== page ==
(just triple click on it, and it will highlight the whole thing)

I mean, I guess in the grand scheme of things, this isn’t horrible. And yes…this does all fit. SSMS has a character limit of 32,768 characters for a keyboard query shortcut. I spent 20 minutes figuring that out for you, you’re welcome.

Moving on from this atrocity to show you something maybe slightly more useful…

## Applying the query shortcuts via PowerShell

An annoying thing about keyboard query shortcuts is they are not stored in your .vssettings file. If you install a fresh copy of SSMS, and import all of your settings from a .vssettings file…your keyboard query shortcuts won’t get restored.

The shortcuts are actually stored in:

C:\Users\{your user folder}\AppData\Roaming\Microsoft\SQL Server Management Studio\18.0\UserSettings.xml


I’ve put together a PowerShell script that I use to “import” my query shortcuts…

Warning: Before running this, make sure you back-up your old file in case this code doesn’t work for you, or becomes outdated over time, and messes something up.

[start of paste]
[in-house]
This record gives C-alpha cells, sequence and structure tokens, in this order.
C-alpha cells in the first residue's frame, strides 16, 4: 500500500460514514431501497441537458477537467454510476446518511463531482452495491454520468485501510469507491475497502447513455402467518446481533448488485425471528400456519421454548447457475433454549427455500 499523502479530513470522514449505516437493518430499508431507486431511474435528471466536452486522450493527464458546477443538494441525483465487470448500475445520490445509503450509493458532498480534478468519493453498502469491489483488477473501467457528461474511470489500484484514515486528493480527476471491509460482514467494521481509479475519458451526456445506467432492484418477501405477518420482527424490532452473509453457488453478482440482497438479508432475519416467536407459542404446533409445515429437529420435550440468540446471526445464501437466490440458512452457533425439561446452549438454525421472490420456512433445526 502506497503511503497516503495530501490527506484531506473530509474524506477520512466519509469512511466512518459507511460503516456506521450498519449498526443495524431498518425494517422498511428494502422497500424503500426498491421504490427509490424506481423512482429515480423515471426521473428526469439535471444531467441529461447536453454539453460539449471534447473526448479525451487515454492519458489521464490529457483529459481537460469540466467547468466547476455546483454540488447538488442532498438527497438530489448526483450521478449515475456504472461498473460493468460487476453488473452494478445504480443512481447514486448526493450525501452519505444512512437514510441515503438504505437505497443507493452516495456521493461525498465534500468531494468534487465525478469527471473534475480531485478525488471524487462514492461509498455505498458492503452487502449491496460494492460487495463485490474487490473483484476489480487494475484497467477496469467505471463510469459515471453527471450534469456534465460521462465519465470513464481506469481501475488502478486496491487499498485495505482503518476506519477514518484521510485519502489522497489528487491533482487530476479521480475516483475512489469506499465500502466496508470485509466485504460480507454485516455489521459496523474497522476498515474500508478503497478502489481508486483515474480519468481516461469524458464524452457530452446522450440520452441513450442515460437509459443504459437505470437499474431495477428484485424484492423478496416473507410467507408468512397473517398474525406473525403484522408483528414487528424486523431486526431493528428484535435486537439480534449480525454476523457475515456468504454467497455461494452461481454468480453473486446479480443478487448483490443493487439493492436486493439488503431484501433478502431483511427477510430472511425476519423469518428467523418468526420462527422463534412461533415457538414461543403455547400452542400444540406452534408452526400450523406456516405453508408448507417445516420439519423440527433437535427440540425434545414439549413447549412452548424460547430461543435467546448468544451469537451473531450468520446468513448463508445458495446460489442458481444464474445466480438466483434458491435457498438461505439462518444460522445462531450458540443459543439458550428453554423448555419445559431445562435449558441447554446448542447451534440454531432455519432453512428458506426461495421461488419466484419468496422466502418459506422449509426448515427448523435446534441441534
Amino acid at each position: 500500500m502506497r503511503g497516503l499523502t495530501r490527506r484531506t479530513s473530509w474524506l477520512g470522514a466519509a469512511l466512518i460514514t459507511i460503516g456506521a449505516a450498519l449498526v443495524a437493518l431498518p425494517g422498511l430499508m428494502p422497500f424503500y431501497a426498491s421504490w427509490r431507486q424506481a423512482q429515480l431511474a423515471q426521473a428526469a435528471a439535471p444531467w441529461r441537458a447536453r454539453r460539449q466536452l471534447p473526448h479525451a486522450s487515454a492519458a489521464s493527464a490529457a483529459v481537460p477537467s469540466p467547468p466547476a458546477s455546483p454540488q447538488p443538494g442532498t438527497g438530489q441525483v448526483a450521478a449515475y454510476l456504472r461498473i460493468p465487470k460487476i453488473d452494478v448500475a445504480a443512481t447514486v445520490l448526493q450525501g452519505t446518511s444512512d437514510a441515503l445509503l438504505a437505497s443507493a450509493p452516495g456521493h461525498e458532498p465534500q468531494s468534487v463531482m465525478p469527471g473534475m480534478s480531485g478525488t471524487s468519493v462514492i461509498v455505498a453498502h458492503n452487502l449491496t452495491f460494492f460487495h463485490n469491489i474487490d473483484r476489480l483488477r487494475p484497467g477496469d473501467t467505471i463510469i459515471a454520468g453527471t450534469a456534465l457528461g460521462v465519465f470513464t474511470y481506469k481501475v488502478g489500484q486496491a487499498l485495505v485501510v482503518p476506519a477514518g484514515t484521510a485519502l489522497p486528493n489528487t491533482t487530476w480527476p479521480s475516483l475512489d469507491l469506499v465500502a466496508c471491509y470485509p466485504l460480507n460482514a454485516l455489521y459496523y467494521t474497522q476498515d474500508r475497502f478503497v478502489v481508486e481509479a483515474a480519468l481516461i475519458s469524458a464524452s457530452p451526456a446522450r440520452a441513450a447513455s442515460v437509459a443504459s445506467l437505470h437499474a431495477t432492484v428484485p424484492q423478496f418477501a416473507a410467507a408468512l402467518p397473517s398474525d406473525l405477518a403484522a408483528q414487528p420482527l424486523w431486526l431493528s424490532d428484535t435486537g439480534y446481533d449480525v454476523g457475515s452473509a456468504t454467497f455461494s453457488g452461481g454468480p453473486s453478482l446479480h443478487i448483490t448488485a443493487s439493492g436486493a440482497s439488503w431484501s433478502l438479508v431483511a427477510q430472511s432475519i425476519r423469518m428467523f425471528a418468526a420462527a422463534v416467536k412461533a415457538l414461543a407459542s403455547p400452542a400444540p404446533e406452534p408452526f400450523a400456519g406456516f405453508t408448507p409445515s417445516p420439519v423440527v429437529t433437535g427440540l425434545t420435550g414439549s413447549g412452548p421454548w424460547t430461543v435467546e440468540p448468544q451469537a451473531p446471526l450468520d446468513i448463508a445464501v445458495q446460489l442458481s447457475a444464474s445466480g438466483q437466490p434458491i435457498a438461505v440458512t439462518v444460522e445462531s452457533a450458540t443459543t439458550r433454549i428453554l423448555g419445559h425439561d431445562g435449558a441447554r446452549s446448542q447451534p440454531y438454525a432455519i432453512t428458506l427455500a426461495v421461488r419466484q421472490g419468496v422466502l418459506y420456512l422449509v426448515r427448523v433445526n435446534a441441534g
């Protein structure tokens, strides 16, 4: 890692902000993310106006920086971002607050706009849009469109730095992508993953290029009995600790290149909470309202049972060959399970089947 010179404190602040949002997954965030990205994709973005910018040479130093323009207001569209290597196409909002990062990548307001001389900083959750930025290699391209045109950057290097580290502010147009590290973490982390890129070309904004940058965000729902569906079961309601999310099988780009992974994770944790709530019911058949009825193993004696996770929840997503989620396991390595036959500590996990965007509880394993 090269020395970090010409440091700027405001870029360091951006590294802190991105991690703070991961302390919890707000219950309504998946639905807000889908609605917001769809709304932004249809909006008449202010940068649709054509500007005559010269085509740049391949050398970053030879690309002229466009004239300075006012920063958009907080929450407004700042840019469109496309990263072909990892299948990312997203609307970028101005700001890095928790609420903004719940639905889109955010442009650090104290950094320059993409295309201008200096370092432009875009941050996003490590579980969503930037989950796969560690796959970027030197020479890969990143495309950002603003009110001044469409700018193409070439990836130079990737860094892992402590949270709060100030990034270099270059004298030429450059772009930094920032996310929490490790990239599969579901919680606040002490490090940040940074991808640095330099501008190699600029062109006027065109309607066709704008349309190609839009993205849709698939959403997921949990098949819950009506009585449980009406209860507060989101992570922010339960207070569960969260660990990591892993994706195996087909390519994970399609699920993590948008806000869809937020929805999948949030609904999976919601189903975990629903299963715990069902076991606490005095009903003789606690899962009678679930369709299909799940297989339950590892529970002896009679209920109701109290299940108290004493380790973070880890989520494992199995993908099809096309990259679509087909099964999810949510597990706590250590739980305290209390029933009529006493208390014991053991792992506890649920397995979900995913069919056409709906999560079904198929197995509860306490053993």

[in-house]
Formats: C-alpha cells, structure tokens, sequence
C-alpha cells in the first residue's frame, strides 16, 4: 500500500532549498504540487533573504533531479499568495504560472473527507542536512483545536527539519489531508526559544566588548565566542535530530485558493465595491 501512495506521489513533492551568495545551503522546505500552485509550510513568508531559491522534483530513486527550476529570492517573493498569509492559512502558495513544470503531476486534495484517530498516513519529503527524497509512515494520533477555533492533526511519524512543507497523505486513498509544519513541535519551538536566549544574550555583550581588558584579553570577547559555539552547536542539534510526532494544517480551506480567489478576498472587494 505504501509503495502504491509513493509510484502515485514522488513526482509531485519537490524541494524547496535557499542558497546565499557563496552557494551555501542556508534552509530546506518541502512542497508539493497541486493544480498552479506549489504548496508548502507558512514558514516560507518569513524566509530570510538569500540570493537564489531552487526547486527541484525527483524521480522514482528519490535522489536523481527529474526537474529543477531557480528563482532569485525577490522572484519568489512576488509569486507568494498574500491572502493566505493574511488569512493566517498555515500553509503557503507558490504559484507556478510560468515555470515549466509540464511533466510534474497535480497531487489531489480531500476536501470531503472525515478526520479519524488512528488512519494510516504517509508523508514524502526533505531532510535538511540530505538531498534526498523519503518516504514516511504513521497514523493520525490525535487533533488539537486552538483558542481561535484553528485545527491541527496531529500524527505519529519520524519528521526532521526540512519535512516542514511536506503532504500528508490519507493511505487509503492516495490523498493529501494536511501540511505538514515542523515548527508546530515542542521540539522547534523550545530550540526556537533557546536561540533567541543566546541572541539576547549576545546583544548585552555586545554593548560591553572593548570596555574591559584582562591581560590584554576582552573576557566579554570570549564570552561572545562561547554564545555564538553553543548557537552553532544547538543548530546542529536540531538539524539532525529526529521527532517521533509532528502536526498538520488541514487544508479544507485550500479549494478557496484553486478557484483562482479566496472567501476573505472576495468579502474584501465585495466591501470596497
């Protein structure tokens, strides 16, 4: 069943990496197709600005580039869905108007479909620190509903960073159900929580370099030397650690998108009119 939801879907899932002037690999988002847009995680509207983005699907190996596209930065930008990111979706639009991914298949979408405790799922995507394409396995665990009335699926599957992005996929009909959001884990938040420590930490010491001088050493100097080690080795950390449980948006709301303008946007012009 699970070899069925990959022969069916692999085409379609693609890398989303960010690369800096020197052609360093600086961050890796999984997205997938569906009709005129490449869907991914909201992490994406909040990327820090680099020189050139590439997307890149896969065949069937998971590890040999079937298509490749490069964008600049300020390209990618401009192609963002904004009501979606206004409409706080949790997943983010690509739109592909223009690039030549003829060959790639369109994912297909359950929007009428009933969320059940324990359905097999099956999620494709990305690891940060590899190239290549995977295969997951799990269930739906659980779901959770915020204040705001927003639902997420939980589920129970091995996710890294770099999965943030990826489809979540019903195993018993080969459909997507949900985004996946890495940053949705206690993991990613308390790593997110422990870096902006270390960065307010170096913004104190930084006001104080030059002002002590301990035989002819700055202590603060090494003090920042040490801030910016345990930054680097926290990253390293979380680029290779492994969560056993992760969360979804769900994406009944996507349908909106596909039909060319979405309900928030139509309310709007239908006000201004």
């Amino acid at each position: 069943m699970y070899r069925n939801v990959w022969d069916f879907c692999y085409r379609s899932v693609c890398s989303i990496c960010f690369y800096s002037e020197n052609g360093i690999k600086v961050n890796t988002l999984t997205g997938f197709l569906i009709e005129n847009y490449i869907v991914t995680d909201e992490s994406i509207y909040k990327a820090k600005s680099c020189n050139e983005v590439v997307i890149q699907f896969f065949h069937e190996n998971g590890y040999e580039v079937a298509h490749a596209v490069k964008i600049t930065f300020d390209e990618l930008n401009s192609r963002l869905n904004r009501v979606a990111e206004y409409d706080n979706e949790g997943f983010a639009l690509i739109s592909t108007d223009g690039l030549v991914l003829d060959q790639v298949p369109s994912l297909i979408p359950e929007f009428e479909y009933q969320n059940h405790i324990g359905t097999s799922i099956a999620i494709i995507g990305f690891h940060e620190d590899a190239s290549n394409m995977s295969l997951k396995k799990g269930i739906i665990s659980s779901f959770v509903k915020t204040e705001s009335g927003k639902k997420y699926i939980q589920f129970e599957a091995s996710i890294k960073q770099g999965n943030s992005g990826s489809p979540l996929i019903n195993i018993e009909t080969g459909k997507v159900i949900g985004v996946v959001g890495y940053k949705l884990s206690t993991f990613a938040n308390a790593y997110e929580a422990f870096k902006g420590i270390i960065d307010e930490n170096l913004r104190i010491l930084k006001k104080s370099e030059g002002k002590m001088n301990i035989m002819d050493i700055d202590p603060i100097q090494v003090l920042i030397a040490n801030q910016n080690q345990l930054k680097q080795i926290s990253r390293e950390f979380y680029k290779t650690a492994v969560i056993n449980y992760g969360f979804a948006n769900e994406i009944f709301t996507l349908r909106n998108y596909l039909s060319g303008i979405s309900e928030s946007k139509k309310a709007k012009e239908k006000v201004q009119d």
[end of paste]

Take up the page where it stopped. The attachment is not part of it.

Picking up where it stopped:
$ssmsUserSettingsFile = "${env:APPDATA}\Microsoft\SQL Server Management Studio\18.0\UserSettings.xml";
$newXml = "<Element><Key><int>-1</int></Key><Value><string /></Value></Element> <Element><Key><int>3</int></Key><Value><string /></Value></Element> <Element><Key><int>4</int></Key><Value><string /></Value></Element> <Element><Key><int>5</int></Key><Value><string>USE </string></Value></Element> <Element><Key><int>6</int></Key><Value><string>SELECT FORMAT(COUNT(*),'N0') FROM </string></Value></Element> <Element><Key><int>7</int></Key><Value><string>SELECT TOP(100) * FROM </string></Value></Element> <Element><Key><int>8</int></Key><Value><string>SELECT * FROM </string></Value></Element> <Element><Key><int>9</int></Key><Value><string>SELECT </string></Value></Element> <Element><Key><int>0</int></Key><Value><string /></Value></Element>" # Open file [xml]$xmlDoc = gc $ssmsUserSettingsFile;$QESettings=$xmlDoc.SqlStudio.SSMS.QueryExecution; # Set Settings ($QESettings.SelectSingleNode("QueryShortcuts")).InnerXml=$newXml; # Save file, then re-open and save again to make it pretty$xmlDoc.Save($ssmsUserSettingsFile); [xml]$xmlDoc = gc $ssmsUserSettingsFile;$xmlDoc.Save(\$ssmsUserSettingsFile);


You can use this same script to make other settings changes to this file, but that’s beyond the scope of this post.